Cary Elwes on Writing As You Wish: Inconceivable Tales From the Making of The Princess Bride

Cary Elwes (whose booksigning originally scheduled for tonight at the Tattered Cover has been postponed until further notice), explains in the introduction to his bestselling book, As You Wish: Inconceivable Tales From the Making of The Princess Bride, that he was inspired to pen the tome at the 25-year-anniversary celebration of the film. "The film has literally millions of devotees," Elwes writes. "They know every line, every character, every scene. And, if they'd like to know a little bit more about how their favorite film was made, as seen through the eyes of a young actor who got much more than he bargained for, then all I can say is ... As you wish."

We caught up with Elwes to talk about the story behind the story behind the story and how he put together such a spellbinding (true!) tale.

See also: Geek Love: Five Film Tales of Nerd Romance

Westword: You devoted a chapter in As You Wish to fencing and preparing for the fight scene with Mandy (Patinkin), and you wrote in the book that you weren't considered a strong fencer -- but when I saw you later in Robin Hood: Men in Tights, I assumed it was a specialty because you seemed so comfortable with a sword. Are there any other skills or assets that you gained on the set of The Princess Bride that served you in later films?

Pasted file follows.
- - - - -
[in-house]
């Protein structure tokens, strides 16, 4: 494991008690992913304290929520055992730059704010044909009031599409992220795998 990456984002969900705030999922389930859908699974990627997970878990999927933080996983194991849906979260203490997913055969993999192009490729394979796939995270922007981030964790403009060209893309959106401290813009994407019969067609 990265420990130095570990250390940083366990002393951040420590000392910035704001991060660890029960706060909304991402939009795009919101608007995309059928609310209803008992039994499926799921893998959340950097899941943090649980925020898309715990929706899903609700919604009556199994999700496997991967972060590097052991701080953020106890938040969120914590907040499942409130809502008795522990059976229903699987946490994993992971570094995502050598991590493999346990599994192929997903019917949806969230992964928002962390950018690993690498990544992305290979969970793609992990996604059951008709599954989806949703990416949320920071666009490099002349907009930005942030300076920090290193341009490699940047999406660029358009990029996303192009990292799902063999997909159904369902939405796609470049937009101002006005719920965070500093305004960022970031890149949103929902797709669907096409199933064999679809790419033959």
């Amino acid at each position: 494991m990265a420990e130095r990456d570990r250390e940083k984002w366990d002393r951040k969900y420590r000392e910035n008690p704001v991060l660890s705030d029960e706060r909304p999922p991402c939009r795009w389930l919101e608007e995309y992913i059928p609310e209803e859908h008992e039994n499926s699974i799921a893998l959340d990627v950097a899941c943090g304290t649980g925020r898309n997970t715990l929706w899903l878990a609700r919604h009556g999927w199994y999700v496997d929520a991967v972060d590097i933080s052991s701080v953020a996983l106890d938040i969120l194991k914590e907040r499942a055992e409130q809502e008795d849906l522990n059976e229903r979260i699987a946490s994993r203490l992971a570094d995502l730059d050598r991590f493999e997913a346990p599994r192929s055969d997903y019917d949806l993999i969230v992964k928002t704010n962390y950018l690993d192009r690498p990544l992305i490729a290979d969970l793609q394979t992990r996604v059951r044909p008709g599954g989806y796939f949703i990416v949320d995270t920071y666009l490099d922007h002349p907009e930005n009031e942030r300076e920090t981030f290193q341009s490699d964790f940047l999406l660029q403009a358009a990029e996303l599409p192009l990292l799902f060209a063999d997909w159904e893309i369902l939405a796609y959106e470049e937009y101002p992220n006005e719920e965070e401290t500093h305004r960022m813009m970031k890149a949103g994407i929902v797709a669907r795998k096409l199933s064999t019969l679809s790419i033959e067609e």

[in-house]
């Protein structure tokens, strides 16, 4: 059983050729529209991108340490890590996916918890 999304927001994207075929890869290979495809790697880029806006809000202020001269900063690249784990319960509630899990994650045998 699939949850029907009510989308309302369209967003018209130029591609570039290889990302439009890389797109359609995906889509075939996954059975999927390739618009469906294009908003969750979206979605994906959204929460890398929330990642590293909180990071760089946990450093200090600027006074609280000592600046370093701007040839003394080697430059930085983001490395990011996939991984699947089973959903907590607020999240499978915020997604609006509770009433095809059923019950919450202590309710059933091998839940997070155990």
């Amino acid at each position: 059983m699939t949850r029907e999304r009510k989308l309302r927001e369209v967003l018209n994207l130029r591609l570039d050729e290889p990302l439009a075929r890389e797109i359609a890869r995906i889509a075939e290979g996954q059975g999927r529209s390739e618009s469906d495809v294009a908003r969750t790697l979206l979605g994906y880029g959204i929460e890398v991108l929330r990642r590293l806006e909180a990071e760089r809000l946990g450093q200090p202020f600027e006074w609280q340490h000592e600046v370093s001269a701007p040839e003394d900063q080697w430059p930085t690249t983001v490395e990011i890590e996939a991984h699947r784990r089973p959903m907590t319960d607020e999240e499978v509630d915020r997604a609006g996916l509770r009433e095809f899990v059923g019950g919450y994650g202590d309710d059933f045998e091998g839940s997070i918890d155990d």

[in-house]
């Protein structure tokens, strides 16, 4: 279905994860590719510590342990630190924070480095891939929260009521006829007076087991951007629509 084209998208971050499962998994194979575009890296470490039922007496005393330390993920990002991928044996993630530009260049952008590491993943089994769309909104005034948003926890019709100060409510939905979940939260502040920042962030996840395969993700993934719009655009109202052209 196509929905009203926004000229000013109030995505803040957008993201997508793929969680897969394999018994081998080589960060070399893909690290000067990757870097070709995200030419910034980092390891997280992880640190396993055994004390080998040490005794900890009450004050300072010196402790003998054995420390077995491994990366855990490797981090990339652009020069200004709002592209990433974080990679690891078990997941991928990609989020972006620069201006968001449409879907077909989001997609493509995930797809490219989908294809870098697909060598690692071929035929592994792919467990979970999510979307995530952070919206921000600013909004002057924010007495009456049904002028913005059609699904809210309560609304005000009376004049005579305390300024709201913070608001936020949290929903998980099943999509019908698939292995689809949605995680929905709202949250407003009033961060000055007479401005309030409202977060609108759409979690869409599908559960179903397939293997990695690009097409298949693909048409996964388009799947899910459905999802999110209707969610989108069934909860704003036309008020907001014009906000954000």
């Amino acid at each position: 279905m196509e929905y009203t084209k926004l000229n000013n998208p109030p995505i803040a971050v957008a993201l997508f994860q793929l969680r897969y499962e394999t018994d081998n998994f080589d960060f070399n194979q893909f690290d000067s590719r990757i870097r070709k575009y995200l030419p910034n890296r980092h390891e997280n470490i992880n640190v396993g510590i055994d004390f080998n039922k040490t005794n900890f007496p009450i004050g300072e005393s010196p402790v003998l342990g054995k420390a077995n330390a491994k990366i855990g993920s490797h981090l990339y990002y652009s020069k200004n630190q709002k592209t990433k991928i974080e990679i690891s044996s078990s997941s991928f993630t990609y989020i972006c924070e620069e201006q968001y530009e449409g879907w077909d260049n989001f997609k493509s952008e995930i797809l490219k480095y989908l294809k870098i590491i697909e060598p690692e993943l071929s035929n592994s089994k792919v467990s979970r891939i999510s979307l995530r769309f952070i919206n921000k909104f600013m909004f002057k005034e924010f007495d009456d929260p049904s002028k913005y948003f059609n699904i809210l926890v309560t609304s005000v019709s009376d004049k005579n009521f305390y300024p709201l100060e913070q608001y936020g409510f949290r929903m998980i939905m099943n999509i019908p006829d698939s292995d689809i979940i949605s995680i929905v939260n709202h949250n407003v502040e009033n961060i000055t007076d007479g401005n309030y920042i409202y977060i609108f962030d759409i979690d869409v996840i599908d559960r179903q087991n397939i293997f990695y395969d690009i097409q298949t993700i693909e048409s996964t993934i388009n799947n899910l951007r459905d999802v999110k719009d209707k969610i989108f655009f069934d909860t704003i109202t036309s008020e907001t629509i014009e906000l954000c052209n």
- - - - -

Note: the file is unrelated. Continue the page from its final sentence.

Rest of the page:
Cary Elwes: Well, The Princess Bride was my first big Hollywood movie, and certainly the fencing scene helped me with the swordfight scene with Roger Rees in Men in Tights. And working with Rob (Reiner), who grew up with Mel Brooks, prepared me for another great experience of working with a legendary comedian-director. I really can't overestimate how important The Princess Bride was, because it gave me the career I have today.

You mention that you read the book The Princess Bride when you were thirteen. Can you talk about how you discovered the book and your impressions of the story at that age?